Event Title

Broken Spanish: The television audience and the struggle for language and identity

Streaming Media

Description

Historically, Spanish-language networks have been able to secure a point of difference by defining their audience as “Spanish-speaking”, but as US Latinos have become a cultural and economic force, mainstream networks have been motivated to establish upstart networks of their own. In this talk I explore how the entry of dominant mainstream players is re-defining the very concept of Hispanic television. Spanish-language networks have traditionally allowed for the possibility of alternative forms of cultural production but the entry of dominant mainstream players poses the risk of greater homogeneity within the marketplace and the reification of social hierarchies.

About the Lecturer: Christopher Chávez, Assistant Professor, School of Journalism and Communication, University of Oregon

Document Type

Event

Start Date

5-11-2014 12:00 PM

End Date

5-11-2014 1:00 PM

Location

Fairhaven College Auditorium

Resource Type

Moving image

Title of Series

World Issues Forum

Genre/Form

lectures

Contributing Repository

Fairhaven College of Interdisciplinary Studies

Keywords

Spanish-language networks, Hispanic television, "Spanish-speaking"

Rights

This resources is displayed for educational purposes only and may be subject to U.S. and international copyright laws.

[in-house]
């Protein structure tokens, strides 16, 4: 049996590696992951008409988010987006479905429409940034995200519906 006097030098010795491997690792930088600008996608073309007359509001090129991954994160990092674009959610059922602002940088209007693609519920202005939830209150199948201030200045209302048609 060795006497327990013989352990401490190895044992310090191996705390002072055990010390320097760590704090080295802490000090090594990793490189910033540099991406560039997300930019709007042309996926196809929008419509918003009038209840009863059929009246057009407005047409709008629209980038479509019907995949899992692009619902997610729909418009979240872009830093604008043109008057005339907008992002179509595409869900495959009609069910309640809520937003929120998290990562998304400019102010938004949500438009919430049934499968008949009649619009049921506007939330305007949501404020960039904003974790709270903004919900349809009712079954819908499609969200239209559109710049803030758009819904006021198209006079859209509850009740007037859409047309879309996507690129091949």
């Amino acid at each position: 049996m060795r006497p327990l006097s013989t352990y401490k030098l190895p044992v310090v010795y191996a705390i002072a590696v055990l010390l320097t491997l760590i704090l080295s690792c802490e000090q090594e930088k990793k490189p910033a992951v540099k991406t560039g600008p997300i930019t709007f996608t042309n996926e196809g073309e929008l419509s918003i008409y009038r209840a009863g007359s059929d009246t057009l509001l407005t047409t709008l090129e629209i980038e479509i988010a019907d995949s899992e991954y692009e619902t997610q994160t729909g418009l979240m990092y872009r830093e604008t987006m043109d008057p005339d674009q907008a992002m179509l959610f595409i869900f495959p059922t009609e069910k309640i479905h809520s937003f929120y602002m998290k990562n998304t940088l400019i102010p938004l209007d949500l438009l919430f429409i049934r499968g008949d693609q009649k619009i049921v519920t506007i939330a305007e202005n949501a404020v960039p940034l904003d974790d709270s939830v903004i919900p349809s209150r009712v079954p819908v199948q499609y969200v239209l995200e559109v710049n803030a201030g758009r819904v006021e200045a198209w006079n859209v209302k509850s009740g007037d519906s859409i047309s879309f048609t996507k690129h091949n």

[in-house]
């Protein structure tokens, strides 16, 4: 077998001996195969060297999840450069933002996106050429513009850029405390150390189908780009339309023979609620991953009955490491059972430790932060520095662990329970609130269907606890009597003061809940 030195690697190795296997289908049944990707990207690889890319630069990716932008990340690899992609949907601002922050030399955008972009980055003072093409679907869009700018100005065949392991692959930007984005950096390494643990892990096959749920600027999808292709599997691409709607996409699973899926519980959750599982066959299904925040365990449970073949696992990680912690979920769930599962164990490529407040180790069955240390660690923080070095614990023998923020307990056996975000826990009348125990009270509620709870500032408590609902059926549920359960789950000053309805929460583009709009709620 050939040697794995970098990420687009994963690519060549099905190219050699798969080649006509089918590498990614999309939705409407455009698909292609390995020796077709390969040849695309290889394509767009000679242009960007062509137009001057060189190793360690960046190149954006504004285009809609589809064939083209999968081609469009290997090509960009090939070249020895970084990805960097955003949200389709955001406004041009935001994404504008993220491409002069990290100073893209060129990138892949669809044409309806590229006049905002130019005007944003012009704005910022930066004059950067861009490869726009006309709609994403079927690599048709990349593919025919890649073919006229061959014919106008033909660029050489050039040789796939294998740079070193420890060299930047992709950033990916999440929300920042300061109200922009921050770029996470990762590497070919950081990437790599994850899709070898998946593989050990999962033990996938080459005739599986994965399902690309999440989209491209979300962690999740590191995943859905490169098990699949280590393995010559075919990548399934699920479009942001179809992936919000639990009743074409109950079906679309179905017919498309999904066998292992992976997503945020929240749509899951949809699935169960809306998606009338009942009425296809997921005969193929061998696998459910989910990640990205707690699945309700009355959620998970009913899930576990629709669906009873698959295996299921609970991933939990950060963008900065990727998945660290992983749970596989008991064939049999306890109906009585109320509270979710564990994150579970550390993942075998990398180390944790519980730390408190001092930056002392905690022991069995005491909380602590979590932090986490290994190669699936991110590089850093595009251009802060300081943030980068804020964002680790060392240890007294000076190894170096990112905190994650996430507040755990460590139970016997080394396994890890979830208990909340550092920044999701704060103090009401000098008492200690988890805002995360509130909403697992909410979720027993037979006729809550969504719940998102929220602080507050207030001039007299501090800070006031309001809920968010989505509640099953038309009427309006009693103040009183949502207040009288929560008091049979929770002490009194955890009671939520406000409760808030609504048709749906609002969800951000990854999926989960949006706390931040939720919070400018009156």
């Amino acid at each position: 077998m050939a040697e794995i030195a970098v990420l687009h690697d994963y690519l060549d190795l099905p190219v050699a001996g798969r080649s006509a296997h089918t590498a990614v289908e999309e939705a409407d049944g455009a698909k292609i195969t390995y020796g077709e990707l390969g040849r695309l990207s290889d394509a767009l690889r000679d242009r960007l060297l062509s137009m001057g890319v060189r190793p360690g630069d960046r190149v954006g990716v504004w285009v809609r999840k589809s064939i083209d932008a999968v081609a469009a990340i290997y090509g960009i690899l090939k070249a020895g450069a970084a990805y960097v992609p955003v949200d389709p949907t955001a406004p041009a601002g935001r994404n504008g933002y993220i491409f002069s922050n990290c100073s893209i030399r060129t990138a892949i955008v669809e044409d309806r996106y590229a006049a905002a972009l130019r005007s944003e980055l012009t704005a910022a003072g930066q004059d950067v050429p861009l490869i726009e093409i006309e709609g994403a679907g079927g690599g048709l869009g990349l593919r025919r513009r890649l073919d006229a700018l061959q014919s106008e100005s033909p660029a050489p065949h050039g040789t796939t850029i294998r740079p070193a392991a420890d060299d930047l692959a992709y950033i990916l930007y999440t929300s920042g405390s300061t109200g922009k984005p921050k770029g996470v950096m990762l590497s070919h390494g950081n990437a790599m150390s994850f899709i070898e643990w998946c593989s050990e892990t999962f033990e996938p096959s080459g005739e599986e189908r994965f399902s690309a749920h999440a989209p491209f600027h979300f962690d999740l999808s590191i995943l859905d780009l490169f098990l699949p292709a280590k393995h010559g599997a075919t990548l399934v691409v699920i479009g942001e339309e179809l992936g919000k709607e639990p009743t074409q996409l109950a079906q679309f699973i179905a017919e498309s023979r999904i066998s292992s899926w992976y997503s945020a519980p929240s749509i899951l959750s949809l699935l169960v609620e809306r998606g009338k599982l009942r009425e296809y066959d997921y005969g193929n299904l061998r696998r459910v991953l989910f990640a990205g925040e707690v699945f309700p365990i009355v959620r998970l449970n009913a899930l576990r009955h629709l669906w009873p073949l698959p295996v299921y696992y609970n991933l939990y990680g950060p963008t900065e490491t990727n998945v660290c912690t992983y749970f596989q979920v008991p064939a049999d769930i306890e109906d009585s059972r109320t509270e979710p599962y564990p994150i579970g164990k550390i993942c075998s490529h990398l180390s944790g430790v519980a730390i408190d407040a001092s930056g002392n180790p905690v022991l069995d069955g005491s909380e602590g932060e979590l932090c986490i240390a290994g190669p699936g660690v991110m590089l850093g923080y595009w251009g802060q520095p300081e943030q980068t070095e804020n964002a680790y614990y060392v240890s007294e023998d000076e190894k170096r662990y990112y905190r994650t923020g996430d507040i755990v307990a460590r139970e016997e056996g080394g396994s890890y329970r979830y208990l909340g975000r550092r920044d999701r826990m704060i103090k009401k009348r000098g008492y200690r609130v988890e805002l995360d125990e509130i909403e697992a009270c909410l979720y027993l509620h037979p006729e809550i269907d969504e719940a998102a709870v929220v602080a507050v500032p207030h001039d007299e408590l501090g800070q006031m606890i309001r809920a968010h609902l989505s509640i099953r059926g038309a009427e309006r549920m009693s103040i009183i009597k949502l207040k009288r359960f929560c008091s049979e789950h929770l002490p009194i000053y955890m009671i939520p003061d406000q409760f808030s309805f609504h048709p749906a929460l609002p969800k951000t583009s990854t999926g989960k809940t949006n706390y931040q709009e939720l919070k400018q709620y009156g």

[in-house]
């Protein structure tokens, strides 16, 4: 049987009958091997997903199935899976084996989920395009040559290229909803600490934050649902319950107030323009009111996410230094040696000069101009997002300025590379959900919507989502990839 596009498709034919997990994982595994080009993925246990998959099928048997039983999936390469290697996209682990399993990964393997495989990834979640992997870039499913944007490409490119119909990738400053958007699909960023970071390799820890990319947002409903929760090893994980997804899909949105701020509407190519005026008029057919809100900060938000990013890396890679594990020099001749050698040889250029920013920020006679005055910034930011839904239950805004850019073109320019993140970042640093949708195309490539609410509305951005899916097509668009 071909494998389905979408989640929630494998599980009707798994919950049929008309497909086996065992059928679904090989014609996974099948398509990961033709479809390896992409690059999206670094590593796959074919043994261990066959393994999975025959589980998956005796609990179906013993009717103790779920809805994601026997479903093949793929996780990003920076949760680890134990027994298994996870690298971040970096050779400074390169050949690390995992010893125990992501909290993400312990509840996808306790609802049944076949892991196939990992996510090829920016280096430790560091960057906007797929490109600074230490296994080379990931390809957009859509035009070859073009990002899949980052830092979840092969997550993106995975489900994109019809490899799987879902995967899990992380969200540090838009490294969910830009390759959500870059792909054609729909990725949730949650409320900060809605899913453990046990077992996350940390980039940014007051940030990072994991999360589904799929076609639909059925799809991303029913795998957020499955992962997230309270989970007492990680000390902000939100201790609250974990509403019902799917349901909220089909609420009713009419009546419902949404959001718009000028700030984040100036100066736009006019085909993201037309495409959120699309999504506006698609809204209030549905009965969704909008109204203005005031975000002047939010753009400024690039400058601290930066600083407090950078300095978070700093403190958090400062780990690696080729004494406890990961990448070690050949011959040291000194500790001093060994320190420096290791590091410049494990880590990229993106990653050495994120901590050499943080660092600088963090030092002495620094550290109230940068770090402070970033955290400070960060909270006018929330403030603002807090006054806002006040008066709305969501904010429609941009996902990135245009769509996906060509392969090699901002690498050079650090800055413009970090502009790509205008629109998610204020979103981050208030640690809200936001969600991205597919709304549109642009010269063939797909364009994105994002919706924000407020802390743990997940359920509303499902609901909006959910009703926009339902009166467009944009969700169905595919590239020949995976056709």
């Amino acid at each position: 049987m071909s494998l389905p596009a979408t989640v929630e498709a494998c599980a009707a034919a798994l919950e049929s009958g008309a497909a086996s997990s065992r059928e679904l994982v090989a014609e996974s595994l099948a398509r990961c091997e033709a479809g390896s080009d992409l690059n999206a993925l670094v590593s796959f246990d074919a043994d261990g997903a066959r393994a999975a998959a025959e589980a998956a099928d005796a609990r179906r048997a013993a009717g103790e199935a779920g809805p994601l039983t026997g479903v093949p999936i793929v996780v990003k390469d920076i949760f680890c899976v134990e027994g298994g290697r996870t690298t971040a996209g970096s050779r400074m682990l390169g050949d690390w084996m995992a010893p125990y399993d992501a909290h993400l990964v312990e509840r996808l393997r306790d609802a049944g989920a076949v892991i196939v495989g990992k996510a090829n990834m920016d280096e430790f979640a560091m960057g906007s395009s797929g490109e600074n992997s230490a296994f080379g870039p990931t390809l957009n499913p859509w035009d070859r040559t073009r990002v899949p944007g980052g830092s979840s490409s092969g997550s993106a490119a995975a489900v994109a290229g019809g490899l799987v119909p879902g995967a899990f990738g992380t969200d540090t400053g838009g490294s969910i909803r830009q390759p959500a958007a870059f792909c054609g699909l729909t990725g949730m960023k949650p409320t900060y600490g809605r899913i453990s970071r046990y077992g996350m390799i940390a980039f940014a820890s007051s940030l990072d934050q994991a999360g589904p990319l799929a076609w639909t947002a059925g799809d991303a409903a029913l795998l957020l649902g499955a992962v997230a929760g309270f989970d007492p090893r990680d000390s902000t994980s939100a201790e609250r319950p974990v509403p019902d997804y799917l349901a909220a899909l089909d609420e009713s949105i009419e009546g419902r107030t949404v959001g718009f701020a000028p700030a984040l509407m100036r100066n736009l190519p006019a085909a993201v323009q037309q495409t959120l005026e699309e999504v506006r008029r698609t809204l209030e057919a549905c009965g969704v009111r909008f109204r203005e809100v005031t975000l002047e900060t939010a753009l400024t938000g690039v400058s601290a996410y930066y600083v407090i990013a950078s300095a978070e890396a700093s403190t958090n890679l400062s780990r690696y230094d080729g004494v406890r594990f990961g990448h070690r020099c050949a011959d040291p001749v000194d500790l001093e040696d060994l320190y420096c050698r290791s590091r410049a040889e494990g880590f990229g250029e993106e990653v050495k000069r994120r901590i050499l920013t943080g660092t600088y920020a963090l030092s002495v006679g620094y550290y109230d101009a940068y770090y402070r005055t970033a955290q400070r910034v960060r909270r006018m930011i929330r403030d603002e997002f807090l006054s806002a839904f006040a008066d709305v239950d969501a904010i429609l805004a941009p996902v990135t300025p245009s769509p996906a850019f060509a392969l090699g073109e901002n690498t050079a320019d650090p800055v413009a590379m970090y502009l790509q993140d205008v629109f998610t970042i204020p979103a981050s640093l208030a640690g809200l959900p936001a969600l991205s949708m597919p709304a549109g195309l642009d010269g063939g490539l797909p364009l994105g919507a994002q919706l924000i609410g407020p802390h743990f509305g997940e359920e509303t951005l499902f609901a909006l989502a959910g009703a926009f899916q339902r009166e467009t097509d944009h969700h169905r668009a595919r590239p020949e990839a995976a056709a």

Language

English

Format

video/mp4

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Nov 5th, 12:00 PM Nov 5th, 1:00 PM

Broken Spanish: The television audience and the struggle for language and identity

Fairhaven College Auditorium

Historically, Spanish-language networks have been able to secure a point of difference by defining their audience as “Spanish-speaking”, but as US Latinos have become a cultural and economic force, mainstream networks have been motivated to establish upstart networks of their own. In this talk I explore how the entry of dominant mainstream players is re-defining the very concept of Hispanic television. Spanish-language networks have traditionally allowed for the possibility of alternative forms of cultural production but the entry of dominant mainstream players poses the risk of greater homogeneity within the marketplace and the reification of social hierarchies.

About the Lecturer: Christopher Chávez, Assistant Professor, School of Journalism and Communication, University of Oregon